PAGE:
More muscle needed against mussels, Basin Commission says

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A closure sign at the boat launch at Two Medicine Lake in Glacier National Park.

With the detection of invasive mussels last November in the Tiber Reservoir, Montana lost its status as one of the last few states free of zebra or quagga mussels.

These mussels may be small, but they cause big problems. When they hitch a ride on watercraft or in bilge water and travel between water bodies, they reproduce quickly and have a host of negative effects, including structural damage, water chemistry changes, and algal blooms.

They also rob native species of food and habitat. As the mussels infest water bodies increasingly closer to the Flathead Basin, conservation organizations are scrambling to develop new plans for prevention and management. The current state plan for managing aquatic invasive species includes three links in a “protective tripod,” as Thompson Smith, Chair of the Flathead Basin Commission called it during a meeting last week.

The first link is perimeter defense stations. The second is a Continental Divide firewall, which is a series of mandatory checkpoints on road passages near the Divide. The third tier is containment and decontamination of infested areas on the Missouri River.

Despite these measures, the Flathead Basin is “still in a very imperiled position,” Smith said.

No AIS management strategies can be completely effective, and now that infested areas are as close as two or three hours from the Flathead Basin, “we absolutely need an added layer of protection in Flathead,” Smith claimed.

The commission is calling for an additional local program of enforcement and monitoring, which will include more than just signs and statewide inspection stations.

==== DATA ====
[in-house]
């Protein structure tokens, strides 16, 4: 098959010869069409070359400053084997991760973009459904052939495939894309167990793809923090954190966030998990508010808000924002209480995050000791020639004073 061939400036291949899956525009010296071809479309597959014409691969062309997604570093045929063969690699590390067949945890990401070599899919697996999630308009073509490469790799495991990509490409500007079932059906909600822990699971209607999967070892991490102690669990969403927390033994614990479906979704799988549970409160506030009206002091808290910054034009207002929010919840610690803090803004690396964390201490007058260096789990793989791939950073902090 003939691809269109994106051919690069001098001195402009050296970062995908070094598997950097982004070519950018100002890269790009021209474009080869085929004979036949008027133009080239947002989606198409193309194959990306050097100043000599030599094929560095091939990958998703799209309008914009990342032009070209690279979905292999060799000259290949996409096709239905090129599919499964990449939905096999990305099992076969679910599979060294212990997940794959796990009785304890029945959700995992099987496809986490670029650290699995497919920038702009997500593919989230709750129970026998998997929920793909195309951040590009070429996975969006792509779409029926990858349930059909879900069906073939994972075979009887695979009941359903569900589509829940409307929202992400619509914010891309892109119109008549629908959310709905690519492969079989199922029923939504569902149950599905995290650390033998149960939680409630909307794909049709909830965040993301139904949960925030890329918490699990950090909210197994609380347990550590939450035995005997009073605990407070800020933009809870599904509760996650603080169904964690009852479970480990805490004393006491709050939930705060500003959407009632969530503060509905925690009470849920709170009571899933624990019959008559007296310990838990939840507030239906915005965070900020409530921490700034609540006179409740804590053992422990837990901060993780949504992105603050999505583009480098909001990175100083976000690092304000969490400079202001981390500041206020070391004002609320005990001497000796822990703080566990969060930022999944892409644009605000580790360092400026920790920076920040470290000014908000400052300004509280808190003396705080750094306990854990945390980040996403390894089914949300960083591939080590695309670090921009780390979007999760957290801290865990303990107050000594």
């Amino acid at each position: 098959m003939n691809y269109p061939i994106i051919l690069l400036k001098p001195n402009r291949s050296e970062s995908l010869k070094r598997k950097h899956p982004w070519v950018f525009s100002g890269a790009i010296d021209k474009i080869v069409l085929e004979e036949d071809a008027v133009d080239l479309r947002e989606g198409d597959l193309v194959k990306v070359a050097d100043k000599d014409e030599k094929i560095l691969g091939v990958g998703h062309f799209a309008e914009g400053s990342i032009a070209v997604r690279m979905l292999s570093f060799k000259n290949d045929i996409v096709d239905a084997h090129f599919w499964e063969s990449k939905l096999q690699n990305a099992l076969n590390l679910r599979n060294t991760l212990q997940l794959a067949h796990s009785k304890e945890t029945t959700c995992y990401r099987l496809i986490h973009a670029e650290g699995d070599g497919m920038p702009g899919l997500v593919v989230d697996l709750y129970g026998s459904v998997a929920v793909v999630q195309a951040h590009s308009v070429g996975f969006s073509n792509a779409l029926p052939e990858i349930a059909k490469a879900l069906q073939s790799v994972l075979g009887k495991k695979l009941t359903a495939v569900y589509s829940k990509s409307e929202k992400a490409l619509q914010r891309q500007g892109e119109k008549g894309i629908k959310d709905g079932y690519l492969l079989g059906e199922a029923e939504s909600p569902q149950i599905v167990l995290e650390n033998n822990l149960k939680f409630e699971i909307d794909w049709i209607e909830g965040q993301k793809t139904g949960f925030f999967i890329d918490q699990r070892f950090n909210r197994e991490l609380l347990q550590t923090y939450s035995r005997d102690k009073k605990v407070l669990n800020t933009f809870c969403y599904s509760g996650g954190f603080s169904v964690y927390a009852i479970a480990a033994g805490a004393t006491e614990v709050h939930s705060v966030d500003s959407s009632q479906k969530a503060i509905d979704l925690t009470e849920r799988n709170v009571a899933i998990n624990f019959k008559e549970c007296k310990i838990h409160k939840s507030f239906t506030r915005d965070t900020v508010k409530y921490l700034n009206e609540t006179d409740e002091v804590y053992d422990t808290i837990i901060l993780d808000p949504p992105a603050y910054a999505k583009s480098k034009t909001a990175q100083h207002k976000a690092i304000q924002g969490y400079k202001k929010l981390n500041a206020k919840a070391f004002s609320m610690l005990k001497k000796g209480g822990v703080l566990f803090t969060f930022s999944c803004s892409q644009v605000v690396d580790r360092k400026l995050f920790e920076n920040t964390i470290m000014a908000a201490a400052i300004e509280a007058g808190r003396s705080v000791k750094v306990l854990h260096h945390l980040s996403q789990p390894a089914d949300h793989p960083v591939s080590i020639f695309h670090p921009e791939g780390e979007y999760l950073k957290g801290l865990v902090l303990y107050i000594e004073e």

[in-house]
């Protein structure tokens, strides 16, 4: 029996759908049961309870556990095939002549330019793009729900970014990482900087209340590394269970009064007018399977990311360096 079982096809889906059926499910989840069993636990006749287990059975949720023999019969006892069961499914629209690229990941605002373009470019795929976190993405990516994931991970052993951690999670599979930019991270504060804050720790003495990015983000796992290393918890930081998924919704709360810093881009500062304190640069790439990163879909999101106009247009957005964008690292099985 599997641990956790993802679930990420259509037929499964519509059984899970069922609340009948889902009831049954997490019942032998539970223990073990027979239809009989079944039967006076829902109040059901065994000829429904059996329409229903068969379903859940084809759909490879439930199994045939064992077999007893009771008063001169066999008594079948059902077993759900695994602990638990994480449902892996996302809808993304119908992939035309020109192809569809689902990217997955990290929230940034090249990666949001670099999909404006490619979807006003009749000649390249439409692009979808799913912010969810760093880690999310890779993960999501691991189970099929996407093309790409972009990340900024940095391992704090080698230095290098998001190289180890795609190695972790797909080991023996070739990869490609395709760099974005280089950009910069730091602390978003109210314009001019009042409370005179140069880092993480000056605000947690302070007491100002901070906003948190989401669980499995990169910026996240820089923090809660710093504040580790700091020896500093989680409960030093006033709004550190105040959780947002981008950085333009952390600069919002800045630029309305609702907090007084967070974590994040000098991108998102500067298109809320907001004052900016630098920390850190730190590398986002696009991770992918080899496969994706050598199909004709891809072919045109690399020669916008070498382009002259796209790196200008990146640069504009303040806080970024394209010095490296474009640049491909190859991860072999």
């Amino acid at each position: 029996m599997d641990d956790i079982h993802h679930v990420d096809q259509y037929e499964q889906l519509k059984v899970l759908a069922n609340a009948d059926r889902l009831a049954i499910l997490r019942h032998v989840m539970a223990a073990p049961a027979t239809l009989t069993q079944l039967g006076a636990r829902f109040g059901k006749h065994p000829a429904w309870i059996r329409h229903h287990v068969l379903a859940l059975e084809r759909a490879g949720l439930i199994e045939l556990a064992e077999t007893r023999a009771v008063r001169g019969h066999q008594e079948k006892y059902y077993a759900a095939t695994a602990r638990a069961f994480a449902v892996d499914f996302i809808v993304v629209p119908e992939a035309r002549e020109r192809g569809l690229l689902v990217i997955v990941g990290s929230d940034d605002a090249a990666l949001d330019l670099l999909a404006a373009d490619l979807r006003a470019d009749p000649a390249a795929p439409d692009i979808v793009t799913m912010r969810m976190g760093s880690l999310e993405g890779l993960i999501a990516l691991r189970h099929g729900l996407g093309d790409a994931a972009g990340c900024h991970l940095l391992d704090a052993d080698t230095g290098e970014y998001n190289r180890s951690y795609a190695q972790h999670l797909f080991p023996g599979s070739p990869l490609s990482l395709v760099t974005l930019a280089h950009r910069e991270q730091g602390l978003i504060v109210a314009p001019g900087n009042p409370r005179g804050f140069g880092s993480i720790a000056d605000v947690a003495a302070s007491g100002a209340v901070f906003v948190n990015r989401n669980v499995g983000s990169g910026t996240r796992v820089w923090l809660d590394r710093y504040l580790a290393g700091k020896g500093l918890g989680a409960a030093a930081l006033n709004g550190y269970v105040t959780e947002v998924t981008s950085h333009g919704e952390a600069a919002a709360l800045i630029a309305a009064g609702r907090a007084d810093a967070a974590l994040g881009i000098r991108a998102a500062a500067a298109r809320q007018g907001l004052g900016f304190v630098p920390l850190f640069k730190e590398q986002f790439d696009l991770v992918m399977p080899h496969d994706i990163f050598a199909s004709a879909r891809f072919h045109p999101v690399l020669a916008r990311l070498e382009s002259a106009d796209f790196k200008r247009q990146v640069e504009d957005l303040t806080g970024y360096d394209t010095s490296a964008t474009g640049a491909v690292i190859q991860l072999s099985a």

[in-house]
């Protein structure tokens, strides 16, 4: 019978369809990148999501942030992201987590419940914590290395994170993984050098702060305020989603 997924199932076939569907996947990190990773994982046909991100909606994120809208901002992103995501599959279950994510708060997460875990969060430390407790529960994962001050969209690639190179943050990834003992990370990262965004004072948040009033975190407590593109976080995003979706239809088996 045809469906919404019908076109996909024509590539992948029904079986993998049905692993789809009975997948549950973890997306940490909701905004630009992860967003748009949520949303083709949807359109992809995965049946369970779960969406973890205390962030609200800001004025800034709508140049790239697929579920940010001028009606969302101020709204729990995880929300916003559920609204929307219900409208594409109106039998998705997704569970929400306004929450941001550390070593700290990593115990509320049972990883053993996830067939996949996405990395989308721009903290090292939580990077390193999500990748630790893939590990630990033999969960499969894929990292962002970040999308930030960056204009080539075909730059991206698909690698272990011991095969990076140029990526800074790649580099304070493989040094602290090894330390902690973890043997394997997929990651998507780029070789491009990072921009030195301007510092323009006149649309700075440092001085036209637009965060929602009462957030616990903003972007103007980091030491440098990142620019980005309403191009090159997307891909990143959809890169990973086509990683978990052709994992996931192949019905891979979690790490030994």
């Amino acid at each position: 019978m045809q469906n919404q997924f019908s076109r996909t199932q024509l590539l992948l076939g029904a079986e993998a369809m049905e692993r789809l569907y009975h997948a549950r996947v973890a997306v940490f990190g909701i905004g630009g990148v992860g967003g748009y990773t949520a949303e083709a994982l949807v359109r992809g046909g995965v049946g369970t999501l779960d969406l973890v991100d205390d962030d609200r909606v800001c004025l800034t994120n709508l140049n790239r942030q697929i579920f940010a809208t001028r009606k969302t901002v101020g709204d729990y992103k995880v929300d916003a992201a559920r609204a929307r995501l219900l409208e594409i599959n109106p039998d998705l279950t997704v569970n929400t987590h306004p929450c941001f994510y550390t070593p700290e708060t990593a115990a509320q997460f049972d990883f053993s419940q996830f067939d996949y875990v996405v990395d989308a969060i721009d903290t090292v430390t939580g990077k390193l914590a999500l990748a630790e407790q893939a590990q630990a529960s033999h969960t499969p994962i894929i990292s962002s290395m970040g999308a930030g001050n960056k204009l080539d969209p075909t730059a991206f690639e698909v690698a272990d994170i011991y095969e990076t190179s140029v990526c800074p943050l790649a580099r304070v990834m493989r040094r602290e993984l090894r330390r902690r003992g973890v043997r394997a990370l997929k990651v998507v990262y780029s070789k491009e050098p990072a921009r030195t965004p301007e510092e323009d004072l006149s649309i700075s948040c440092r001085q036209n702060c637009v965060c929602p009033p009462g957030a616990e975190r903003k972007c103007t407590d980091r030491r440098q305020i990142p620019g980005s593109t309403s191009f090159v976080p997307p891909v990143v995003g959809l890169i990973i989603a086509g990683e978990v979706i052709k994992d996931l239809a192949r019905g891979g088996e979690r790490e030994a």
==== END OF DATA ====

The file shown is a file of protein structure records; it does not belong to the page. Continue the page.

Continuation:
The programs proposed by the commission would complement and bolster the statewide effort to manage invasives, not compete with it.

The group suggested that only significant monetary penalties (much more than $500) are consequential to wealthy boaters, so fines may be increased as invasive programs are strengthened.

Members of the FBC also noted the difficulty in acquiring both authority and funding for enforcement of invasive management regulations. They estimate it will cost about $500,000 over the next four years to create and man local stations.

Another aspect of protection for the Flathead Basin is outreach and education by the Confederated Salish and Kootenai Tribes, who reported that expenses of $150,000 since November have been used for inspection stations and other measures.

Additionally, canine mussel detection units in the area can sniff out invasives. Glacier National Park and other agencies used dogs last season to inspect boats.

Recently the Whitefish City Council successfully passed an ordinance for mandatory inspection of watercraft. The AIS prevention plan was passed for two key reasons: the importance of Whitefish Lake as a municipal drinking water source, and the location of the lake at the headwaters of the Columbia River Basin. If mussels invade Whitefish Lake, they could quickly encroach on the entire basin.

Whitefish Lake is easier to manage than other bodies in the Flathead Basin, as it only has two major access points for high-risk watercraft.

The Whitefish plan involves inspection and decontamination in the on-season, as well as boat stickers for inspected vehicles. In the off-season, people seeking recreational use of the lake must demonstrate knowledge of invasives prevention procedures by taking an online test, which grants them self-certification and access keycodes for the locked gates at the lake.

Owners of hand-launched, lower-risk watercraft can obtain stickers through the same self-certification process, which helps the city of Whitefish manage the diffuse, unmarked points that smaller, unmotorized watercraft can use for lake access.

Additionally, surveillance cameras and threats of fines for noncompliance round out the management and enforcement plan approved by the Whitefish community. The Whitefish plan took $230,000 to implement, most of which was donated by the community.

Commission members agreed that the Whitefish program is a complete model for success, with all the necessary details mapped out. They hope that other programs in the Flathead Basin will be as effective. they said.

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